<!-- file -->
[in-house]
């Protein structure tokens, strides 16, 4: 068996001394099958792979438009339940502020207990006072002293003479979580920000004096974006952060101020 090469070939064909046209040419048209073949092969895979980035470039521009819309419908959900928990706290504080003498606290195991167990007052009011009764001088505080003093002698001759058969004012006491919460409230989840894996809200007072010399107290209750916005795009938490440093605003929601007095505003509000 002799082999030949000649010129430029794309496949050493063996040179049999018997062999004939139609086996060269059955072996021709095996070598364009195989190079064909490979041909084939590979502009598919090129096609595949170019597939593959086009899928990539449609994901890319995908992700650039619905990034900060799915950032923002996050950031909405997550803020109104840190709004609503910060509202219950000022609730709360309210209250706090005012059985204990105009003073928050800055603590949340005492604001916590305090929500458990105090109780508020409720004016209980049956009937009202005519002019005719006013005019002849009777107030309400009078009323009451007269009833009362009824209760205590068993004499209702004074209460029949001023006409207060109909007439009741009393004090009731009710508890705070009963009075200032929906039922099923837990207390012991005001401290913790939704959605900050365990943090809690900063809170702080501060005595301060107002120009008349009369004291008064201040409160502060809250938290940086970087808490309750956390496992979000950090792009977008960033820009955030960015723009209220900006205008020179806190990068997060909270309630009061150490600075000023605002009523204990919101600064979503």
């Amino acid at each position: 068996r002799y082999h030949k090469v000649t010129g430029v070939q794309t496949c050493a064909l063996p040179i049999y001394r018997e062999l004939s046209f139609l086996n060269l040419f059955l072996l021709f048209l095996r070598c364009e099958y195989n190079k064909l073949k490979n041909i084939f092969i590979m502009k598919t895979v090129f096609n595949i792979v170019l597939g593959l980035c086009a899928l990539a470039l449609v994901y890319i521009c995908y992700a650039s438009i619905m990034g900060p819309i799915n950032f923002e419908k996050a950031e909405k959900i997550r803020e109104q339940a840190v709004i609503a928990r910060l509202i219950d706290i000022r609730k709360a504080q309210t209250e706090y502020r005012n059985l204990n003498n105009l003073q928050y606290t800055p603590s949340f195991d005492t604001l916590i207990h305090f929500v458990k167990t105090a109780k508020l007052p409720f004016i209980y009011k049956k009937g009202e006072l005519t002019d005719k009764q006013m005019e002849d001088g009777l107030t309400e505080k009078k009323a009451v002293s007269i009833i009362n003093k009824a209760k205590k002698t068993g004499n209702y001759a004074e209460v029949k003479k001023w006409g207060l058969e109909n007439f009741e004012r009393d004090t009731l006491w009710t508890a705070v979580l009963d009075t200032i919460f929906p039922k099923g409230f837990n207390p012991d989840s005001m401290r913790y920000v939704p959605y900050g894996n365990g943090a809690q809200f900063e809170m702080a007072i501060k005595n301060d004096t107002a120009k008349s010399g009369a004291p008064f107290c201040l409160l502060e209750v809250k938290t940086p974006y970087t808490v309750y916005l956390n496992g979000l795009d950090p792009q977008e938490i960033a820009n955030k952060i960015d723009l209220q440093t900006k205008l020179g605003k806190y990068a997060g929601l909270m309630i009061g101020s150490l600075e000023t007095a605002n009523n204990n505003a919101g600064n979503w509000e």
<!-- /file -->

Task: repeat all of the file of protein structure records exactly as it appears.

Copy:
[in-house]
């Protein structure tokens, strides 16, 4: 068996001394099958792979438009339940502020207990006072002293003479979580920000004096974006952060101020 090469070939064909046209040419048209073949092969895979980035470039521009819309419908959900928990706290504080003498606290195991167990007052009011009764001088505080003093002698001759058969004012006491919460409230989840894996809200007072010399107290209750916005795009938490440093605003929601007095505003509000 002799082999030949000649010129430029794309496949050493063996040179049999018997062999004939139609086996060269059955072996021709095996070598364009195989190079064909490979041909084939590979502009598919090129096609595949170019597939593959086009899928990539449609994901890319995908992700650039619905990034900060799915950032923002996050950031909405997550803020109104840190709004609503910060509202219950000022609730709360309210209250706090005012059985204990105009003073928050800055603590949340005492604001916590305090929500458990105090109780508020409720004016209980049956009937009202005519002019005719006013005019002849009777107030309400009078009323009451007269009833009362009824209760205590068993004499209702004074209460029949001023006409207060109909007439009741009393004090009731009710508890705070009963009075200032929906039922099923837990207390012991005001401290913790939704959605900050365990943090809690900063809170702080501060005595301060107002120009008349009369004291008064201040409160502060809250938290940086970087808490309750956390496992979000950090792009977008960033820009955030960015723009209220900006205008020179806190990068997060909270309630009061150490600075000023605002009523204990919101600064979503």
């Amino acid at each position: 068996r002799y082999h030949k090469v000649t010129g430029v070939q794309t496949c050493a064909l063996p040179i049999y001394r018997e062999l004939s046209f139609l086996n060269l040419f059955l072996l021709f048209l095996r070598c364009e099958y195989n190079k064909l073949k490979n041909i084939f092969i590979m502009k598919t895979v090129f096609n595949i792979v170019l597939g593959l980035c086009a899928l990539a470039l449609v994901y890319i521009c995908y992700a650039s438009i619905m990034g900060p819309i799915n950032f923002e419908k996050a950031e909405k959900i997550r803020e109104q339940a840190v709004i609503a928990r910060l509202i219950d706290i000022r609730k709360a504080q309210t209250e706090y502020r005012n059985l204990n003498n105009l003073q928050y606290t800055p603590s949340f195991d005492t604001l916590i207990h305090f929500v458990k167990t105090a109780k508020l007052p409720f004016i209980y009011k049956k009937g009202e006072l005519t002019d005719k009764q006013m005019e002849d001088g009777l107030t309400e505080k009078k009323a009451v002293s007269i009833i009362n003093k009824a209760k205590k002698t068993g004499n209702y001759a004074e209460v029949k003479k001023w006409g207060l058969e109909n007439f009741e004012r009393d004090t009731l006491w009710t508890a705070v979580l009963d009075t200032i919460f929906p039922k099923g409230f837990n207390p012991d989840s005001m401290r913790y920000v939704p959605y900050g894996n365990g943090a809690q809200f900063e809170m702080a007072i501060k005595n301060d004096t107002a120009k008349s010399g009369a004291p008064f107290c201040l409160l502060e209750v809250k938290t940086p974006y970087t808490v309750y916005l956390n496992g979000l795009d950090p792009q977008e938490i960033a820009n955030k952060i960015d723009l209220q440093t900006k205008l020179g605003k806190y990068a997060g929601l909270m309630i009061g101020s150490l600075e000023t007095a605002n009523n204990n505003a919101g600064n979503w509000e």